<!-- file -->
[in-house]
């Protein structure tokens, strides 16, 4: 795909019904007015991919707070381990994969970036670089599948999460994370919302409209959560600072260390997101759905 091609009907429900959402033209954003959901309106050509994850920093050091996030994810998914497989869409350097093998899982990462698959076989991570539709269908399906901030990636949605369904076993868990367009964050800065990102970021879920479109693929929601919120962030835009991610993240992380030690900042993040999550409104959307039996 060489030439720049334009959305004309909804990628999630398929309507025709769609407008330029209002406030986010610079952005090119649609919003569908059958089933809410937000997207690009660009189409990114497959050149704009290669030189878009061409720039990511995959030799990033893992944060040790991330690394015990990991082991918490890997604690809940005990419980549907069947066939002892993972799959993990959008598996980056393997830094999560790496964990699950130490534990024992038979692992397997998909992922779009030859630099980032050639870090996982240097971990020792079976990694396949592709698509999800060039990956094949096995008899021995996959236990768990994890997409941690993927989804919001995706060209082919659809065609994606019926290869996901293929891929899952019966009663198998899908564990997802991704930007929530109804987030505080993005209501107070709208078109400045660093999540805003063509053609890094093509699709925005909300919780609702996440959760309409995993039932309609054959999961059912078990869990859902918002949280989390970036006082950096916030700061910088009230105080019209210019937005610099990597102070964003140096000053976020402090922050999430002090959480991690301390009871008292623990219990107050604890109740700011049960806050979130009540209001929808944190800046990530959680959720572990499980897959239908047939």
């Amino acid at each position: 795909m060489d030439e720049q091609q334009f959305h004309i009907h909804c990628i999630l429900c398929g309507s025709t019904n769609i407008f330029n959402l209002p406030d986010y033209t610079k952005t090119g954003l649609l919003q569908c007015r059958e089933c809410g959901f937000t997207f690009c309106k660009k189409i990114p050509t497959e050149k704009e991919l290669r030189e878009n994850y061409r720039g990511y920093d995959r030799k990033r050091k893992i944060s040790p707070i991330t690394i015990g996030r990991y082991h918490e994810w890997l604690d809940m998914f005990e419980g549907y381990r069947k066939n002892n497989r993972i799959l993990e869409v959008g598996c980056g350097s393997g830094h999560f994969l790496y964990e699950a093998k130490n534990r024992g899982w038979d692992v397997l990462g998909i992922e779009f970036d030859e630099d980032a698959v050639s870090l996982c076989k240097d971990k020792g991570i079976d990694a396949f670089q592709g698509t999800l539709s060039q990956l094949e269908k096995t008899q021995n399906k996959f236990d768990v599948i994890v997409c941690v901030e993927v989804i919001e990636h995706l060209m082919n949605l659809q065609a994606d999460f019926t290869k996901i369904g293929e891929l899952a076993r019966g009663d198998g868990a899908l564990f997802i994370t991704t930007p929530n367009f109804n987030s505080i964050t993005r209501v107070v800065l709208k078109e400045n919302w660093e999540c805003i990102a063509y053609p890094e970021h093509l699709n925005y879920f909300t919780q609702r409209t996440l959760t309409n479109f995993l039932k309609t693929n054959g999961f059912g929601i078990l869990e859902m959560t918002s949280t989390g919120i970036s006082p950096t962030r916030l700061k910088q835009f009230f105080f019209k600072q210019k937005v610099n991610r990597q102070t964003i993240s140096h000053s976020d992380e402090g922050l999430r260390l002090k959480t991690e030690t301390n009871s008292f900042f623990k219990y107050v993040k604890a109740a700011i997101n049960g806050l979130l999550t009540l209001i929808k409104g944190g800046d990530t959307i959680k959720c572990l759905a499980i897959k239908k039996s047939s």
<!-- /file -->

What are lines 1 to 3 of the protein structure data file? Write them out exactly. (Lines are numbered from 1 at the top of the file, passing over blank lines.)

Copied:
[in-house]
């Protein structure tokens, strides 16, 4: 795909019904007015991919707070381990994969970036670089599948999460994370919302409209959560600072260390997101759905 091609009907429900959402033209954003959901309106050509994850920093050091996030994810998914497989869409350097093998899982990462698959076989991570539709269908399906901030990636949605369904076993868990367009964050800065990102970021879920479109693929929601919120962030835009991610993240992380030690900042993040999550409104959307039996 060489030439720049334009959305004309909804990628999630398929309507025709769609407008330029209002406030986010610079952005090119649609919003569908059958089933809410937000997207690009660009189409990114497959050149704009290669030189878009061409720039990511995959030799990033893992944060040790991330690394015990990991082991918490890997604690809940005990419980549907069947066939002892993972799959993990959008598996980056393997830094999560790496964990699950130490534990024992038979692992397997998909992922779009030859630099980032050639870090996982240097971990020792079976990694396949592709698509999800060039990956094949096995008899021995996959236990768990994890997409941690993927989804919001995706060209082919659809065609994606019926290869996901293929891929899952019966009663198998899908564990997802991704930007929530109804987030505080993005209501107070709208078109400045660093999540805003063509053609890094093509699709925005909300919780609702996440959760309409995993039932309609054959999961059912078990869990859902918002949280989390970036006082950096916030700061910088009230105080019209210019937005610099990597102070964003140096000053976020402090922050999430002090959480991690301390009871008292623990219990107050604890109740700011049960806050979130009540209001929808944190800046990530959680959720572990499980897959239908047939």
């Amino acid at each position: 795909m060489d030439e720049q091609q334009f959305h004309i009907h909804c990628i999630l429900c398929g309507s025709t019904n769609i407008f330029n959402l209002p406030d986010y033209t610079k952005t090119g954003l649609l919003q569908c007015r059958e089933c809410g959901f937000t997207f690009c309106k660009k189409i990114p050509t497959e050149k704009e991919l290669r030189e878009n994850y061409r720039g990511y920093d995959r030799k990033r050091k893992i944060s040790p707070i991330t690394i015990g996030r990991y082991h918490e994810w890997l604690d809940m998914f005990e419980g549907y381990r069947k066939n002892n497989r993972i799959l993990e869409v959008g598996c980056g350097s393997g830094h999560f994969l790496y964990e699950a093998k130490n534990r024992g899982w038979d692992v397997l990462g998909i992922e779009f970036d030859e630099d980032a698959v050639s870090l996982c076989k240097d971990k020792g991570i079976d990694a396949f670089q592709g698509t999800l539709s060039q990956l094949e269908k096995t008899q021995n399906k996959f236990d768990v599948i994890v997409c941690v901030e993927v989804i919001e990636h995706l060209m082919n949605l659809q065609a994606d999460f019926t290869k996901i369904g293929e891929l899952a076993r019966g009663d198998g868990a899908l564990f997802i994370t991704t930007p929530n367009f109804n987030s505080i964050t993005r209501v107070v800065l709208k078109e400045n919302w660093e999540c805003i990102a063509y053609p890094e970021h093509l699709n925005y879920f909300t919780q609702r409209t996440l959760t309409n479109f995993l039932k309609t693929n054959g999961f059912g929601i078990l869990e859902m959560t918002s949280t989390g919120i970036s006082p950096t962030r916030l700061k910088q835009f009230f105080f019209k600072q210019k937005v610099n991610r990597q102070t964003i993240s140096h000053s976020d992380e402090g922050l999430r260390l002090k959480t991690e030690t301390n009871s008292f900042f623990k219990y107050v993040k604890a109740a700011i997101n049960g806050l979130l999550t009540l209001i929808k409104g944190g800046d990530t959307i959680k959720c572990l759905a499980i897959k239908k039996s047939s």